This Day in National/World Weather History ...
 29 December 1894 → Temperatures fell into the 10 to 15 degree range in northern Florida. Tallahassee remained below freezing for the entire day.
 29 December 1942 → One of the worst ice storms to hit eastern Ontario, southern Quebec, and northern New York in 100 years was underway. More than 1 inch of ice brought the area to a standstill for several days. Outlying areas were reported to be a mass of tangled wires and trees. Telephone wires were covered by ice as thick as a person's wrist. Cornwall, ON, was without power for 10 days.
 29 December 1964 → Wind speeds over 100 mph buffeted the eastern shores of Australia as a small but intense storm moved up the country's Pacific coast. The combination of the powerful winds and large hail resulted in great destruction to trees and structures.

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October 20, 1987:

Cold arctic air invaded the Upper Midwest, and squalls in the Lake Superior snowbelt produced heavy snow in eastern Ashland County and northern Iron County of Wisconsin. Totals ranged up to 18 inches at Mellen. In the western U.S., the record high of 69 degrees at Seattle WA was their twenty-fifth of the year, their highest number of record highs for any given year. Bakersfield CA reported a record 146 days in a row with daily highs 80 degrees or above.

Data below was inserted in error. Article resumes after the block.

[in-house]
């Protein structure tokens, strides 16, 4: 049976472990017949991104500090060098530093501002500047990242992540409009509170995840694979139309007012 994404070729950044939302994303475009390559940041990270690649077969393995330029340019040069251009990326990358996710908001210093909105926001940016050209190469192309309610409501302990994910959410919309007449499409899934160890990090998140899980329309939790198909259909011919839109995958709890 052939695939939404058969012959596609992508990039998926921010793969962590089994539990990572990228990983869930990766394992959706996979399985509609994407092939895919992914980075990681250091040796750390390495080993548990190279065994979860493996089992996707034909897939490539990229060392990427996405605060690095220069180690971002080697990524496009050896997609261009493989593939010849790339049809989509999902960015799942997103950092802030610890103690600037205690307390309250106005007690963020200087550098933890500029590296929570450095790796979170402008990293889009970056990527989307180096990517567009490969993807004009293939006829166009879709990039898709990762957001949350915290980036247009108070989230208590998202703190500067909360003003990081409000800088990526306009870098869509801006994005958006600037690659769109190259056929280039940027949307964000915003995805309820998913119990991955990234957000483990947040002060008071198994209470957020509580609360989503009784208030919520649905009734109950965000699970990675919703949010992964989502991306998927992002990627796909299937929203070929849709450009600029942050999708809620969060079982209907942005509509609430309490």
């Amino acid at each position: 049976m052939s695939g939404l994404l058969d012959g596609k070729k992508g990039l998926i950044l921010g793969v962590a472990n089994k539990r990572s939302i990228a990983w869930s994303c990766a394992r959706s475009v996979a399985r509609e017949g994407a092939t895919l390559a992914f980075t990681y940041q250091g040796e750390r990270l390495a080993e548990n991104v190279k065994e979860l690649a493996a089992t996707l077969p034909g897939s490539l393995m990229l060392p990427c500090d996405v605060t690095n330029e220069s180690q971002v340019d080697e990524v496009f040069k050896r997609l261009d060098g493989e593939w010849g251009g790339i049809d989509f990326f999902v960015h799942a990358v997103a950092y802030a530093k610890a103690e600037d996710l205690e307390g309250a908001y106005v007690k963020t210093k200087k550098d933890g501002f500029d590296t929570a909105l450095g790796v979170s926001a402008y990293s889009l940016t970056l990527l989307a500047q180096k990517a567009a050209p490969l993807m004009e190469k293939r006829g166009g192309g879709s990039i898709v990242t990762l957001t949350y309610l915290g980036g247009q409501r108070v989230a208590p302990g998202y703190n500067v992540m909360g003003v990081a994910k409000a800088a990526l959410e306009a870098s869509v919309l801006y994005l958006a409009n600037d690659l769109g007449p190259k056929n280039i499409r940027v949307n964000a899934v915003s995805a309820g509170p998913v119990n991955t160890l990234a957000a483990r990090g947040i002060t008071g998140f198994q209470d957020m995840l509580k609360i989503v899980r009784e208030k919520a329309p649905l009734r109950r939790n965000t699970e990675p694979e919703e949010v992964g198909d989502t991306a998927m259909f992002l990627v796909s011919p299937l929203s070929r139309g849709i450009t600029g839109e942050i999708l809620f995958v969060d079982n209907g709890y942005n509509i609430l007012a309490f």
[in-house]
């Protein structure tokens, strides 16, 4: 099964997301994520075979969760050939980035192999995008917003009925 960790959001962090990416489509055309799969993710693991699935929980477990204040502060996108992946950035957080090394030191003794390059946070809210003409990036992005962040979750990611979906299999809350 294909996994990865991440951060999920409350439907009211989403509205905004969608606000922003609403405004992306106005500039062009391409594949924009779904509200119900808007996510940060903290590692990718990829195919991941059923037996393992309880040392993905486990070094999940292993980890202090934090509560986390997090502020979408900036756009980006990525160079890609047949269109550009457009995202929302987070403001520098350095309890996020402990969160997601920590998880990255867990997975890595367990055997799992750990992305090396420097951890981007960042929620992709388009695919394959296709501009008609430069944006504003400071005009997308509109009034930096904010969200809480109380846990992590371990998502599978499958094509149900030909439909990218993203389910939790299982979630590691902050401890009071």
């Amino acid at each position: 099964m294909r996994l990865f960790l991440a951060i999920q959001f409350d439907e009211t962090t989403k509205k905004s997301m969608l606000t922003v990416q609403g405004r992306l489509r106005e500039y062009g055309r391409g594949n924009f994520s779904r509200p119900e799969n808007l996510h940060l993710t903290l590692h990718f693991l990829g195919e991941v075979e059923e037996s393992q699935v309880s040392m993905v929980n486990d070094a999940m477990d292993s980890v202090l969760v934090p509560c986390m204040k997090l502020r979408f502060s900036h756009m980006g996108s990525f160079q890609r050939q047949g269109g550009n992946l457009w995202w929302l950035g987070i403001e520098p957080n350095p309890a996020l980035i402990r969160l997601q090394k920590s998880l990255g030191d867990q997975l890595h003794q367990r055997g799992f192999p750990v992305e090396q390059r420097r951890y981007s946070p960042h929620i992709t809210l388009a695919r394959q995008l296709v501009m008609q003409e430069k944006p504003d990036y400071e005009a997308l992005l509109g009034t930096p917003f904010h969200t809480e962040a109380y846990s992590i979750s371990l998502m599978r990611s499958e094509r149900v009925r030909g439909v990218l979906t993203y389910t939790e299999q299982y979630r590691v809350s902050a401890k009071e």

October 20, 1989:

Forty-nine cities reported record low temperatures for the date as readings dipped into the 20s and 30s across much of the south central and southeastern U.S. Lows of 32 degrees at Lake Charles, Louisiana and 42 degrees at Lakeland, Florida were records for October, and Little Rock, Arkansas reported their earliest freeze of record. Snow blanketed the higher elevations of Georgia and the Carolinas. Melbourne, Florida dipped to 47 degrees shortly before midnight to surpass the record low established that morning. Showers and thunderstorms brought heavy rain to parts of the northeastern U.S. Autumn leaves on the ground clogged drains and ditches causing flooding. Up to 4.10 inches of rain soaked southern Vermont in three days. Flood waters washed 600 feet of railroad track, resulting in a train derailment.


Record Highs: Record Lows:
Aberdeen: 87 (1947) Aberdeen: 12 (1930)
Kennebec: 94 (1947) Kennebec: 6 (1905)
Mobridge: 87 (1914) Mobridge: 14 (1916)
Pierre: 92 (1947) Pierre: 19 (2011)
Sisseton: 84 (1953) Sisseton: 14 (1952)
Timber Lake: 86 (1947) Timber Lake: 12 (1930)
Watertown: 84 (1947) Watertown: 13 (1916)
Wheaton: 84 (1978) Wheaton: 17 (1930)

Record Precipitation:
Aberdeen: 0.50" (1908) Aberdeen: 3.0" (1898)
Kennebec: 2.15" (1906) Kennebec: 2.0" (1936)
Mobridge: 0.94" (1963) Mobridge: 3.0" (1936)
Pierre: 2.20" (1906) Pierre: 0.6" (1898)
Sisseton: 0.79" (1963)
Timber Lake: 0.73" (1963) Timber Lake: 6.0" (1951)
Watertown: 2.50" (1906) Watertown: 1.0" (1916)
Wheaton: 1.23" (1934) Wheaton: 0.5" (1917)


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